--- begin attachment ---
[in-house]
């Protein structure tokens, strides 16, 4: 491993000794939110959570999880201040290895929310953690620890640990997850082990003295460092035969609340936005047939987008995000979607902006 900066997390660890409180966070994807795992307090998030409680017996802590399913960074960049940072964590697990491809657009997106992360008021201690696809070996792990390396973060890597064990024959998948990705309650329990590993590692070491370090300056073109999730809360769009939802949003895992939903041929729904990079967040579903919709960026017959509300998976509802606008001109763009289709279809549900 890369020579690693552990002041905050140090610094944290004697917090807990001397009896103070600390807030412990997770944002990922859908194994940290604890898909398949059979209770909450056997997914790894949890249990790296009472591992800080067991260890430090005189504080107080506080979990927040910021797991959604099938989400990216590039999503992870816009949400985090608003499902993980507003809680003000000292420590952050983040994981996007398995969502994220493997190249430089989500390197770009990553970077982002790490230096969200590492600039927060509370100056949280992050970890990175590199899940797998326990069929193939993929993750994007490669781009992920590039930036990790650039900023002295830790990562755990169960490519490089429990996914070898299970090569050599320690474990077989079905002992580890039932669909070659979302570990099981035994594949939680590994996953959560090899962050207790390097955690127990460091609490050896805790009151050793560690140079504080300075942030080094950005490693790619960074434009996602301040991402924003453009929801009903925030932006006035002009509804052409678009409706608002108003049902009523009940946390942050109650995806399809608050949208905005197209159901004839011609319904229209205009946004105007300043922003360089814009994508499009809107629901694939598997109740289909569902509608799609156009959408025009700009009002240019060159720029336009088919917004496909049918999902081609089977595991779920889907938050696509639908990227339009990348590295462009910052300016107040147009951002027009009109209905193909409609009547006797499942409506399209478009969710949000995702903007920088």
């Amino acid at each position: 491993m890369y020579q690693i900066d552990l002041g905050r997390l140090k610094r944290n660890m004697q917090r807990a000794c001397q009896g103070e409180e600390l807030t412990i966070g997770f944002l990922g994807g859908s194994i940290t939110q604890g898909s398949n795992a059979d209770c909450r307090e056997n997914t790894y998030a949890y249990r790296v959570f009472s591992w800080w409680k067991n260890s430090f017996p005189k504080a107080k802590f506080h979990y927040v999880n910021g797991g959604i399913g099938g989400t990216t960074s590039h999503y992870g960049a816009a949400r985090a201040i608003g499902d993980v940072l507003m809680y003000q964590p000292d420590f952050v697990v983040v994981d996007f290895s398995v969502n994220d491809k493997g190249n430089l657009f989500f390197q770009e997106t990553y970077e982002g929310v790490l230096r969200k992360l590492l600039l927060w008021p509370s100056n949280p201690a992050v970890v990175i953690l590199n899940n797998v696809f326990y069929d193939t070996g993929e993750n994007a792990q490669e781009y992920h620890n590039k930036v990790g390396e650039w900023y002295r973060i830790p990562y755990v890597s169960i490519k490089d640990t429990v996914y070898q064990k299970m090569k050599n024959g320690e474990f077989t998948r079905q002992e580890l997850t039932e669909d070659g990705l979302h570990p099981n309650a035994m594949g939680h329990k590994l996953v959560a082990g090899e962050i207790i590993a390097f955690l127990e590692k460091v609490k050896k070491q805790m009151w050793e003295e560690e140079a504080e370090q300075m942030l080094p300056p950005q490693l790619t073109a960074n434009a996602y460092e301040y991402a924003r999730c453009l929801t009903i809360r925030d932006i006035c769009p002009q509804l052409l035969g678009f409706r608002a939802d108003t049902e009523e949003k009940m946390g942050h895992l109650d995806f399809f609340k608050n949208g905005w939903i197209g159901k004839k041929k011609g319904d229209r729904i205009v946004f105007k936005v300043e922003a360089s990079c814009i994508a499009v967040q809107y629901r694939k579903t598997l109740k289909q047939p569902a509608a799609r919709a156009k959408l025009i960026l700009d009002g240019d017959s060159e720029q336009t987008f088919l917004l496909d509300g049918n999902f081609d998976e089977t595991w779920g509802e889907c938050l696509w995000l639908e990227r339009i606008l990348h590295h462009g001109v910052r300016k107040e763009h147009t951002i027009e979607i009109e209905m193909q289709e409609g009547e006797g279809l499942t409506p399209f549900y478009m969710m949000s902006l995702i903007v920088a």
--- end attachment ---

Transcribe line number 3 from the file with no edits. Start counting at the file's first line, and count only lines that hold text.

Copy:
């Amino acid at each position: 491993m890369y020579q690693i900066d552990l002041g905050r997390l140090k610094r944290n660890m004697q917090r807990a000794c001397q009896g103070e409180e600390l807030t412990i966070g997770f944002l990922g994807g859908s194994i940290t939110q604890g898909s398949n795992a059979d209770c909450r307090e056997n997914t790894y998030a949890y249990r790296v959570f009472s591992w800080w409680k067991n260890s430090f017996p005189k504080a107080k802590f506080h979990y927040v999880n910021g797991g959604i399913g099938g989400t990216t960074s590039h999503y992870g960049a816009a949400r985090a201040i608003g499902d993980v940072l507003m809680y003000q964590p000292d420590f952050v697990v983040v994981d996007f290895s398995v969502n994220d491809k493997g190249n430089l657009f989500f390197q770009e997106t990553y970077e982002g929310v790490l230096r969200k992360l590492l600039l927060w008021p509370s100056n949280p201690a992050v970890v990175i953690l590199n899940n797998v696809f326990y069929d193939t070996g993929e993750n994007a792990q490669e781009y992920h620890n590039k930036v990790g390396e650039w900023y002295r973060i830790p990562y755990v890597s169960i490519k490089d640990t429990v996914y070898q064990k299970m090569k050599n024959g320690e474990f077989t998948r079905q002992e580890l997850t039932e669909d070659g990705l979302h570990p099981n309650a035994m594949g939680h329990k590994l996953v959560a082990g090899e962050i207790i590993a390097f955690l127990e590692k460091v609490k050896k070491q805790m009151w050793e003295e560690e140079a504080e370090q300075m942030l080094p300056p950005q490693l790619t073109a960074n434009a996602y460092e301040y991402a924003r999730c453009l929801t009903i809360r925030d932006i006035c769009p002009q509804l052409l035969g678009f409706r608002a939802d108003t049902e009523e949003k009940m946390g942050h895992l109650d995806f399809f609340k608050n949208g905005w939903i197209g159901k004839k041929k011609g319904d229209r729904i205009v946004f105007k936005v300043e922003a360089s990079c814009i994508a499009v967040q809107y629901r694939k579903t598997l109740k289909q047939p569902a509608a799609r919709a156009k959408l025009i960026l700009d009002g240019d017959s060159e720029q336009t987008f088919l917004l496909d509300g049918n999902f081609d998976e089977t595991w779920g509802e889907c938050l696509w995000l639908e990227r339009i606008l990348h590295h462009g001109v910052r300016k107040e763009h147009t951002i027009e979607i009109e209905m193909q289709e409609g009547e006797g279809l499942t409506p399209f549900y478009m969710m949000s902006l995702i903007v920088a």